A review of the housing allowances claimed by cabinet ministers is being launched on Monday by the Prime Minister, as anger builds over the issue.
It comes as it's revealed several ministers are claiming tens of thousands of dollars of taxpayer money, for living in Wellington despite owning property there.
Housing Minister Phil Heatley is responsible for the state housing stock, but the state picks up most of the tab for his own housing costs in Wellington.
Heatley claims more than $1000 a week, or $53,000 a year.
He owns an apartment in Wellington but rents it out, saying it is too small for his family of five.
Prime Minister John Key defends Heatley, despite his salary of $243,000 a year.
"Most New Zealanders would support me in my desire to see the marriages of my cabinet ministers and the happiness of their families stay to remain in tact, and housing plays an important part in allowing them to unify their families in Wellington," says Key.
However he does believe that the accommodation expense rules need to be reviewed in order to save money.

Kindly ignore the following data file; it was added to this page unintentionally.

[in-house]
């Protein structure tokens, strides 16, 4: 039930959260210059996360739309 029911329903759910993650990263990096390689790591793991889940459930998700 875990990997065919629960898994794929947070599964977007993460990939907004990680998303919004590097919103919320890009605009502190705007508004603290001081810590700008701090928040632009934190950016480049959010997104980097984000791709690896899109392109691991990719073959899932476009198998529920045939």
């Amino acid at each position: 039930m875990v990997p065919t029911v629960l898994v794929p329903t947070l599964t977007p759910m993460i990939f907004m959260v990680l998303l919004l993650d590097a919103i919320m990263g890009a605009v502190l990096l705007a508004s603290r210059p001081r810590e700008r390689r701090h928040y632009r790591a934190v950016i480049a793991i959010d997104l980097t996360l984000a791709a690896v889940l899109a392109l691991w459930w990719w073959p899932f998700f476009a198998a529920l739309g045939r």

Wellington based ministers like Peter Dunne don't claim housing costs.
But others dig deep into the public purse for Wellington accommodation allowances despite owning property in the capital.
Foreign minister Murray McCully is constantly travelling, but when he is in Wellington, the taxpayer helps with the rent.
McCully claims about $725 a week, or more than $37,000 a year .
He owns a Wellington apartment but rents it out, saying it's not fit for entertaining foreign dignitaries
"As foreign minister, he's determined he wants to entertain in the new property, and that is quite legitimate," says Key.
The review comes after it was revealed Finance Minister Bill English was claiming more than $900 a week in Wellington accommodation allowances even though the English family home is in Wellington.
"This isn't about the money, this is about the support I get, which I appreciate, which enables our family to be together," says English.
There are three ministers who live and own property in Wellington who don't claim the accommodation allowance.
Revenue Minister Peter Dunne, Associate Defence Minister Heather Roy and Attorney General Christopher Finlayson.
The review will specifically look at housing allowances.